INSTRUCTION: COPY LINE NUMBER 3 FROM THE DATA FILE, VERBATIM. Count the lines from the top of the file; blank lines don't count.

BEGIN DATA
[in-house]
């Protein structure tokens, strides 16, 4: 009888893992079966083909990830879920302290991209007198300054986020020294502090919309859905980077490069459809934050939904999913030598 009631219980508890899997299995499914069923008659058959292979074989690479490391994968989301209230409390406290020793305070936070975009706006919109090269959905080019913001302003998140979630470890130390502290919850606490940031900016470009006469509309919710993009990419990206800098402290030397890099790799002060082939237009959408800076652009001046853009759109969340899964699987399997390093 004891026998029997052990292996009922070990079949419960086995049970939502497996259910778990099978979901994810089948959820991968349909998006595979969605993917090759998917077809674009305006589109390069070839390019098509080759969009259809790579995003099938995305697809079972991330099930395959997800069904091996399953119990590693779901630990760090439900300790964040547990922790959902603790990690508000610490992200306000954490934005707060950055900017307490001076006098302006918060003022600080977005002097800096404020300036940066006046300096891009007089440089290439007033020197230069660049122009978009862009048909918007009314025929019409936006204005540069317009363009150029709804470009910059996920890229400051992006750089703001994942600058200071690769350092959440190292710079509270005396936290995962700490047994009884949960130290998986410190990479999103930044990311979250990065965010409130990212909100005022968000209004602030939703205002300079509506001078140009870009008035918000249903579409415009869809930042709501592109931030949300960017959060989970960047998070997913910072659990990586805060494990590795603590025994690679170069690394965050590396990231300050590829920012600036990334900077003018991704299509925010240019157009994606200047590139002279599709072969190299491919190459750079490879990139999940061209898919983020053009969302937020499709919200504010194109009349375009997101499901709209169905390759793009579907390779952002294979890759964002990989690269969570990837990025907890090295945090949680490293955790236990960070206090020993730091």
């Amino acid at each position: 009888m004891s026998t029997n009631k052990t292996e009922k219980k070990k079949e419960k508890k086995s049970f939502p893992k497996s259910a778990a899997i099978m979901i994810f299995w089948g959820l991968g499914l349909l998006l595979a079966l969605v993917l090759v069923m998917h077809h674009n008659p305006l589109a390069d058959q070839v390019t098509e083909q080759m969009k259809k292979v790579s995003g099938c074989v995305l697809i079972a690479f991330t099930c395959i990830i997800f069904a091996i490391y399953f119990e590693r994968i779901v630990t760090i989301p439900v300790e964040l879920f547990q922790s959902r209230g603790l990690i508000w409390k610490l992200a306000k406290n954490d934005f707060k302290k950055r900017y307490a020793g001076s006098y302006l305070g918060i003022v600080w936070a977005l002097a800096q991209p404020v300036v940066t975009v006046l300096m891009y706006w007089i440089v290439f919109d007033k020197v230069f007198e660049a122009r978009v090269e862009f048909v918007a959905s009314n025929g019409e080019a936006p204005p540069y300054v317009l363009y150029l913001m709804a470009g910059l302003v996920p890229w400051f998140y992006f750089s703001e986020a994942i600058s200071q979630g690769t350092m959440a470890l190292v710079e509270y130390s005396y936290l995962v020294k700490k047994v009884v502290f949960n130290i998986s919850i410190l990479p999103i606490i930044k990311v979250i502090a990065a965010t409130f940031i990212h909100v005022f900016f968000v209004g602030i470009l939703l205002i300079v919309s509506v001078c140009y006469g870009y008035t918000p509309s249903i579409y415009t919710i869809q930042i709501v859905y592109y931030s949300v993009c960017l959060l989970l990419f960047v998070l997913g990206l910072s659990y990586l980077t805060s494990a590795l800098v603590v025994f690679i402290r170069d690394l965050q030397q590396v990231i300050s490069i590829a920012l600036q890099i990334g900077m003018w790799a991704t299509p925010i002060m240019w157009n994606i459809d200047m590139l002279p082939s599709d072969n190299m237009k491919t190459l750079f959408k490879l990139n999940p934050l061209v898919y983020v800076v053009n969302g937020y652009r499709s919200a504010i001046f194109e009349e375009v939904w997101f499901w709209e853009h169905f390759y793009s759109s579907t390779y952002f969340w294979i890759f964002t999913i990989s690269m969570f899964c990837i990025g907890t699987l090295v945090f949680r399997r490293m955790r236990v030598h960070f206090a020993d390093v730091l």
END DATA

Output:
């Amino acid at each position: 009888m004891s026998t029997n009631k052990t292996e009922k219980k070990k079949e419960k508890k086995s049970f939502p893992k497996s259910a778990a899997i099978m979901i994810f299995w089948g959820l991968g499914l349909l998006l595979a079966l969605v993917l090759v069923m998917h077809h674009n008659p305006l589109a390069d058959q070839v390019t098509e083909q080759m969009k259809k292979v790579s995003g099938c074989v995305l697809i079972a690479f991330t099930c395959i990830i997800f069904a091996i490391y399953f119990e590693r994968i779901v630990t760090i989301p439900v300790e964040l879920f547990q922790s959902r209230g603790l990690i508000w409390k610490l992200a306000k406290n954490d934005f707060k302290k950055r900017y307490a020793g001076s006098y302006l305070g918060i003022v600080w936070a977005l002097a800096q991209p404020v300036v940066t975009v006046l300096m891009y706006w007089i440089v290439f919109d007033k020197v230069f007198e660049a122009r978009v090269e862009f048909v918007a959905s009314n025929g019409e080019a936006p204005p540069y300054v317009l363009y150029l913001m709804a470009g910059l302003v996920p890229w400051f998140y992006f750089s703001e986020a994942i600058s200071q979630g690769t350092m959440a470890l190292v710079e509270y130390s005396y936290l995962v020294k700490k047994v009884v502290f949960n130290i998986s919850i410190l990479p999103i606490i930044k990311v979250i502090a990065a965010t409130f940031i990212h909100v005022f900016f968000v209004g602030i470009l939703l205002i300079v919309s509506v001078c140009y006469g870009y008035t918000p509309s249903i579409y415009t919710i869809q930042i709501v859905y592109y931030s949300v993009c960017l959060l989970l990419f960047v998070l997913g990206l910072s659990y990586l980077t805060s494990a590795l800098v603590v025994f690679i402290r170069d690394l965050q030397q590396v990231i300050s490069i590829a920012l600036q890099i990334g900077m003018w790799a991704t299509p925010i002060m240019w157009n994606i459809d200047m590139l002279p082939s599709d072969n190299m237009k491919t190459l750079f959408k490879l990139n999940p934050l061209v898919y983020v800076v053009n969302g937020y652009r499709s919200a504010i001046f194109e009349e375009v939904w997101f499901w709209e853009h169905f390759y793009s759109s579907t390779y952002f969340w294979i890759f964002t999913i990989s690269m969570f899964c990837i990025g907890t699987l090295v945090f949680r399997r490293m955790r236990v030598h960070f206090a020993d390093v730091l």